The plant has the flexibility to build any of the company's front-engine/front-wheel-drive vehicles in A, B, or C-segments. The rolling-dip paint shop is sized to handle a wide range of vehicle sizes. The plant is not designed to manufacture large vehicles.> The factory includes 383 robots in the body shop, which is approximately 77 percent automated. There are 4,730 weld spots and 292 welding guns. Output is about 31 cars per hour. The plant is organized with its major process areas – body shop, main assembly, and paint shop – in a stacked configuration with major checkpoints arranged in a concentric-circle layout – to eliminate long walks between factory areas, to investigate a problem, for example. The body assembly line uses diode lasers.

VW announced it would seek Leadership in Energy and Environmental Design certification for the complex. In November 2011, VW announced that the 2012 model of the Passat was named the 2012 Motor Trend Car of the Year. In December 2011, the Assembly Plant became the first auto plant in the world to get the LEED platinum certification. A 9.5 megawatt solar park supplies 13 GWh of electricity per year; 12% of plant consumption.

The Volkswagen Chattanooga Assembly Plant was designed by the Nashville engineering and architecture firm SSOE, the firm Environmental Resources Management (ERM) for the environmental permitting process, and Alberici Constructors, Inc. for the construction management of the facility. The Port of Savannah, Georgia's Garden City Terminal handles imported auto parts in containers for the plant.

Cost and incentives

Volkswagen invested approximately one billion U.S. dollars to construct the facility, with local, state, and federal governments subsidizing the project with an estimated $577 million in incentives. Alabama had offered Volkswagen incentives of $385 million, the most the state had ever offered for an auto project. Mississippi offered incentives totaling $294 million to Toyota in 2007 for an assembly plant at Blue Springs. Kia received about $324 million in incentives from Georgia. Volkswagen had researched 398 possible sites before narrowing the choice to the states of Michigan, Alabama, and Tennessee.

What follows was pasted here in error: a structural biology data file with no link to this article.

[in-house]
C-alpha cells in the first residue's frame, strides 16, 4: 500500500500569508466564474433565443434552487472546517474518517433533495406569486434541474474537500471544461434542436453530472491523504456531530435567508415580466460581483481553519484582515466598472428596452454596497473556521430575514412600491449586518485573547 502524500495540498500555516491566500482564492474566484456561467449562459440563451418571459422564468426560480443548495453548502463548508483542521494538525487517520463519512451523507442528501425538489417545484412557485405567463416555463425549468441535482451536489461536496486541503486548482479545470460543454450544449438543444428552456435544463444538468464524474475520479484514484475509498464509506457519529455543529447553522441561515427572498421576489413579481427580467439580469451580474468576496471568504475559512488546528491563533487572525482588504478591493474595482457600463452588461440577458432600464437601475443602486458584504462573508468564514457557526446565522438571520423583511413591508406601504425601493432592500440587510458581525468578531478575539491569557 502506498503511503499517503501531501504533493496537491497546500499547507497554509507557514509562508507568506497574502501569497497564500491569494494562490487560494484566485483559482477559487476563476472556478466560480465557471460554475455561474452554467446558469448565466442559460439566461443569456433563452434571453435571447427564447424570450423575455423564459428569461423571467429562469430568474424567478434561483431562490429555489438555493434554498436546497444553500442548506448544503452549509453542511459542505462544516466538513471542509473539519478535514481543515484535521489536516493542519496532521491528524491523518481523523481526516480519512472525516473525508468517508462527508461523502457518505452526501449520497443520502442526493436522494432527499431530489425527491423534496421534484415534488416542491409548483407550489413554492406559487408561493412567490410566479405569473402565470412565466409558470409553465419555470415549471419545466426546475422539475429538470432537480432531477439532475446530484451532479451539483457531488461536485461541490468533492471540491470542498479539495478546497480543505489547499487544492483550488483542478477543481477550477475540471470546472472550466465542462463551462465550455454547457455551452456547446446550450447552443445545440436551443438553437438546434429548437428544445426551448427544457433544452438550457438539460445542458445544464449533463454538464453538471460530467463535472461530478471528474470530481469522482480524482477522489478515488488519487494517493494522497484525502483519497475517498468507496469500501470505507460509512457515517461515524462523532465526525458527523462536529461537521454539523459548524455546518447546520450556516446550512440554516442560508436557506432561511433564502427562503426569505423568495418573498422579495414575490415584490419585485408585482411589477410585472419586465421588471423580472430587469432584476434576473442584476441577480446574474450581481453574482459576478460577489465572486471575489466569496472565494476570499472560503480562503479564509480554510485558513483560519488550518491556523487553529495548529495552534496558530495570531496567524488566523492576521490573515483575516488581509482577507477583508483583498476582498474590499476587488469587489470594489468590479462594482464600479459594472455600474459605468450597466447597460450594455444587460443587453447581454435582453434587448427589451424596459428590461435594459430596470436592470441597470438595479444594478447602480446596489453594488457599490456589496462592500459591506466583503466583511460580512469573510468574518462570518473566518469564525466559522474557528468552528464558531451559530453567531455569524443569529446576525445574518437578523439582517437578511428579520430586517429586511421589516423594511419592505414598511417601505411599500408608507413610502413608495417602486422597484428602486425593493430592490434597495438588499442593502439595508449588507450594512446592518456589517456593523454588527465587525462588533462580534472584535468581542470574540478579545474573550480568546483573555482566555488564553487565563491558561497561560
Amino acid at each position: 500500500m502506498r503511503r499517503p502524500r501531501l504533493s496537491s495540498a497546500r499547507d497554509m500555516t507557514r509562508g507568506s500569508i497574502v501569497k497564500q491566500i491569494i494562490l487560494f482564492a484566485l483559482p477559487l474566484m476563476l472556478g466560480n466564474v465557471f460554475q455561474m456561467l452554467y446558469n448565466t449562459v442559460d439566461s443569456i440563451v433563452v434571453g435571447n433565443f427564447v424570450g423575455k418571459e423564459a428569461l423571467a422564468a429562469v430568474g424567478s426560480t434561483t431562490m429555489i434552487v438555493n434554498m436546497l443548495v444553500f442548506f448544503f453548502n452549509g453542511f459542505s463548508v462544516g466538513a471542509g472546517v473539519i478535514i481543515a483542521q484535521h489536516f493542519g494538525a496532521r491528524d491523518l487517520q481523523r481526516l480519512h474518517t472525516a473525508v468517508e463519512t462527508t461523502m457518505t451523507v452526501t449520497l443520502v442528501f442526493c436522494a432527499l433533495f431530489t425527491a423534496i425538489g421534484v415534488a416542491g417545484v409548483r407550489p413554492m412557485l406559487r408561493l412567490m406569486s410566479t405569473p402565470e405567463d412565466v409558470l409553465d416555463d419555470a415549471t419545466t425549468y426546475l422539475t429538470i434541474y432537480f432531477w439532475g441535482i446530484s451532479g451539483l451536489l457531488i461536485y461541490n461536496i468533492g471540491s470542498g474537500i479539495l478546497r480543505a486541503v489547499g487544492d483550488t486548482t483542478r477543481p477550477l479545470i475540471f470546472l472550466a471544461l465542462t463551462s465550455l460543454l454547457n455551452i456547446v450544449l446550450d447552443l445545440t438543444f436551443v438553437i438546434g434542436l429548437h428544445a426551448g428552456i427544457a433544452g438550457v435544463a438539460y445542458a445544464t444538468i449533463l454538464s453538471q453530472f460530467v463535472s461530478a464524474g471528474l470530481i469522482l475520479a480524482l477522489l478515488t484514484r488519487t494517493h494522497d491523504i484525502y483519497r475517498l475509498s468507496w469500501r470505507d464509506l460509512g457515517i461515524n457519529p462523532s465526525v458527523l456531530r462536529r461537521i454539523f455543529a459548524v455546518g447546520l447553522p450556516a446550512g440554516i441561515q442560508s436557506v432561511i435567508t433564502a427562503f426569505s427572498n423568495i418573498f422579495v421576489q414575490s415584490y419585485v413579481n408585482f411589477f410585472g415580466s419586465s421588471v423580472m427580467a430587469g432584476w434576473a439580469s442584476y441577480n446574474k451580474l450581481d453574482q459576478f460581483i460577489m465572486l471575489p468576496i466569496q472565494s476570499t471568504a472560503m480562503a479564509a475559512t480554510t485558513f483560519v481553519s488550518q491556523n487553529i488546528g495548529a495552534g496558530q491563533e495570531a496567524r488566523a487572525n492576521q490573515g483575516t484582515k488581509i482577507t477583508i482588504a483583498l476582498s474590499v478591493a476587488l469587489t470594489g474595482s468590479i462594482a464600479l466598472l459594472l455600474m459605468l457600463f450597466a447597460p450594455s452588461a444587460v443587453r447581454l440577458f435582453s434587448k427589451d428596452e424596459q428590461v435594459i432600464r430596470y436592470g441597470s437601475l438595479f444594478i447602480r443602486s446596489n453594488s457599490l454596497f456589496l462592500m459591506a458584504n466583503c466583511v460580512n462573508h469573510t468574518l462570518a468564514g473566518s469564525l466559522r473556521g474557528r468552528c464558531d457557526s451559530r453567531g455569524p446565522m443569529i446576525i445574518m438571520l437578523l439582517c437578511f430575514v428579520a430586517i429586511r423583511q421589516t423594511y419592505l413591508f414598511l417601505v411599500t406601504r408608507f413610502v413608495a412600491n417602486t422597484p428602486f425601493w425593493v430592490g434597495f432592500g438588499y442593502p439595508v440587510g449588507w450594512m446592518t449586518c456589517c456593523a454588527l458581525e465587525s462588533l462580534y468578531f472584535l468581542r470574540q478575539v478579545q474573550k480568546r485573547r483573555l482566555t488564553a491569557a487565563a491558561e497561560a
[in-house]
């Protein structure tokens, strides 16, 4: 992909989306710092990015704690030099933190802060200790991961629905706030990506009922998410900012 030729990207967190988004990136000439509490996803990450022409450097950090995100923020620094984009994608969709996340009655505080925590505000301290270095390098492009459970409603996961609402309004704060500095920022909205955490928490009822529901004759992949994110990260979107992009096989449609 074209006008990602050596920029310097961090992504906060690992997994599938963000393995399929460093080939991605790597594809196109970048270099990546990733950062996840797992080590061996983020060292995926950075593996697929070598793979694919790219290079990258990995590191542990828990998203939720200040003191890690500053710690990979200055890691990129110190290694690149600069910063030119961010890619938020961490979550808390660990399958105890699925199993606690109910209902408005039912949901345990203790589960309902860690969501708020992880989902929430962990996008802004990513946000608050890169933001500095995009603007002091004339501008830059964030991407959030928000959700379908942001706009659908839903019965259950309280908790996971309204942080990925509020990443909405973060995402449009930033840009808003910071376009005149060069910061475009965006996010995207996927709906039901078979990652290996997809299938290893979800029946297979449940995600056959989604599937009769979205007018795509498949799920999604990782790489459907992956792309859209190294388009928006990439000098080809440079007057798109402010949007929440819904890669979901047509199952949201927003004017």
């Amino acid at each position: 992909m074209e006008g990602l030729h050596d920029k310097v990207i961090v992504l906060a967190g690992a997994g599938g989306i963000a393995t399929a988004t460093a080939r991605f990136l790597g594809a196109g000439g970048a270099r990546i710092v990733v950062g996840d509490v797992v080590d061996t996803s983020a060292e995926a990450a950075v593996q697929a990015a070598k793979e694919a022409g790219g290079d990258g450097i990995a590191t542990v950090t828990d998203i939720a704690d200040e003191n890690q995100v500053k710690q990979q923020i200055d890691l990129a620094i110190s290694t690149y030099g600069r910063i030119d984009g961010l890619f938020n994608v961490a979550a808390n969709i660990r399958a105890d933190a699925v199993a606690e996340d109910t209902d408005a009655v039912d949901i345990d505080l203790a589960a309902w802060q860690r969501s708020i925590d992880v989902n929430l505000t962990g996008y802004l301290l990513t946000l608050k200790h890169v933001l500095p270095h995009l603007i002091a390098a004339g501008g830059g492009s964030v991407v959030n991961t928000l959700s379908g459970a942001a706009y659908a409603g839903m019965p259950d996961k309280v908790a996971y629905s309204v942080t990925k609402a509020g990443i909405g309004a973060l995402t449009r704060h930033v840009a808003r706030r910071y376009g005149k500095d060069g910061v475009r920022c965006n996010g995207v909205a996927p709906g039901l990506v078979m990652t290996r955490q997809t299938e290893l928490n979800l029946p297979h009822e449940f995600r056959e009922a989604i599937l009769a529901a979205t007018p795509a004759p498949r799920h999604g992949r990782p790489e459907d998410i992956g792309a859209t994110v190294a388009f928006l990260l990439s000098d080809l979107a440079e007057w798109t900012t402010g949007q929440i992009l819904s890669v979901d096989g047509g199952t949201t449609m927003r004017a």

Work council and labor unions

The Volkswagen Chattanooga Assembly Plant has attracted international attention after it was proposed that employees elect a union, in order to implement a work council that has co-determination, consultation and participation rights with management.

The United Auto Workers attempted unsuccessfully to unionize the Chattanooga plant in 2014. This was defeated in a 712-626 vote. It was backed by Volkswagen and the IG Metall union in Germany to negotiate with management on day-to-day working matters at the plant. There was, however, considerable opposition from US business groups and Republican politicians.

The UAW again attempted to unionize the plant in June 2019. This failed by a 52 to 48 percent margin. Unlike in 2014, Volkswagen management was not supportive of the union vote.